Everybody loved my grandfather. They loved my dad, you know, my uncle. And they were heroes. I mean, I wish my grandfather was still around to seek guidance from. I don't think jealousy is the right word, but the members of the fire department, they got to experience his leadership. And that's a special thing. And as I get a little older, become a father - you know, I'm married now, you know, gaining experience through life and at home - I wish I had him to, you know, lean on a little bit.

(SOUNDBITE OF CHRIS ZABRISKIE'S "JOHN STOCKTON SLOW DRAG")

FADEL: New York City police officer Joe Vigiano remembering his grandfather, retired firefighter John Vigiano Sr. StoryCorps is trying to record one interview for each life lost on September 11, 2001. Those conversations are archived at both the Library of Congress and at the National September 11 Memorial and Museum.

(SOUNDBITE OF CHRIS ZABRISKIE'S "JOHN STOCKTON SLOW DRAG") Transcript provided by NPR, Copyright NPR.

NPR transcripts are created on a rush deadline by an NPR contractor. This text may not be in its final form and may be updated or revised in the future. Accuracy and availability may vary. The authoritative record of NPR’s programming is the audio record.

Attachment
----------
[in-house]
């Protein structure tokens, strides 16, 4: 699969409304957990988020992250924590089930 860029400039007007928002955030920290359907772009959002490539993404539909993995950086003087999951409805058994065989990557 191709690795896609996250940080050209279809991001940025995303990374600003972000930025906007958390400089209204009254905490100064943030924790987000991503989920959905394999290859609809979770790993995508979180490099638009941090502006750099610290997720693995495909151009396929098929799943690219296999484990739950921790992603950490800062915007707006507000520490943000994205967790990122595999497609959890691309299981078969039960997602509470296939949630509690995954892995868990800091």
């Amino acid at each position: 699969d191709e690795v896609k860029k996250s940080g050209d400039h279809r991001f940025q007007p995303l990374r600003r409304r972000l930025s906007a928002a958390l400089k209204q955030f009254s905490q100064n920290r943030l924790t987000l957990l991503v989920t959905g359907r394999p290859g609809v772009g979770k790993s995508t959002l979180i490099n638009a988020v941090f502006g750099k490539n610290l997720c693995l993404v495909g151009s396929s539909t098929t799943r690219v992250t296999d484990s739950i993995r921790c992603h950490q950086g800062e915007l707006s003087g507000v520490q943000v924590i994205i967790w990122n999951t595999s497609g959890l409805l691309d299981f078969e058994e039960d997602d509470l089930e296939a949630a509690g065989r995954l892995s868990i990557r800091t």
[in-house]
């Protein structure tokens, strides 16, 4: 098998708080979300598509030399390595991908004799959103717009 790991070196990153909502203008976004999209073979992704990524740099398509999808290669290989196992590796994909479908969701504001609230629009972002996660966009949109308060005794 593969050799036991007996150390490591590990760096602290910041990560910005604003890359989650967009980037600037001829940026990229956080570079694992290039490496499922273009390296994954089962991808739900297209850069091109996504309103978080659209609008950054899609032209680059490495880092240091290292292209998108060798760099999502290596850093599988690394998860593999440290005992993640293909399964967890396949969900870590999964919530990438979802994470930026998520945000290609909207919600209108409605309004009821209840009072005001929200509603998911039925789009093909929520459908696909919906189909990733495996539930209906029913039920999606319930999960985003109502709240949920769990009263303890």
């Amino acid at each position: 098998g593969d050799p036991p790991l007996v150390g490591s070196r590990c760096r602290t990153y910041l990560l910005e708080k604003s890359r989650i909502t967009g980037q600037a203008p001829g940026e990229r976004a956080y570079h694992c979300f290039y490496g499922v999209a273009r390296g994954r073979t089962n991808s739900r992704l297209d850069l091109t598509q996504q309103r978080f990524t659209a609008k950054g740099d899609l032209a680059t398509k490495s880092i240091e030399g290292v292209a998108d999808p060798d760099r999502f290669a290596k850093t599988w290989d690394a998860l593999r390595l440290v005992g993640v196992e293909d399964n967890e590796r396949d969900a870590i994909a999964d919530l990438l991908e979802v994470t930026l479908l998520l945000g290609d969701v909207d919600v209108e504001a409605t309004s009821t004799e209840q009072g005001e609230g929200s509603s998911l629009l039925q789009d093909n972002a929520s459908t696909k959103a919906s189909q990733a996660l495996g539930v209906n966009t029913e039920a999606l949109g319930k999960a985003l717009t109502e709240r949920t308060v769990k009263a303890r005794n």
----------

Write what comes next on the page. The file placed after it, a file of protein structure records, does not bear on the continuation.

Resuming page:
Michael Garofalo

Stand up for civility

This news story is funded in large part by Connecticut Public’s Members — listeners, viewers, and readers like you who value fact-based journalism and trustworthy information.

We hope their support inspires you to donate so that we can continue telling stories that inform, educate, and inspire you and your neighbors. As a community-supported public media service, Connecticut Public has relied on donor support for more than 50 years.

Your donation today will allow us to continue this work on your behalf. Give today at any amount and join the 50,000 members who are building a better—and more civil—Connecticut to live, work, and play.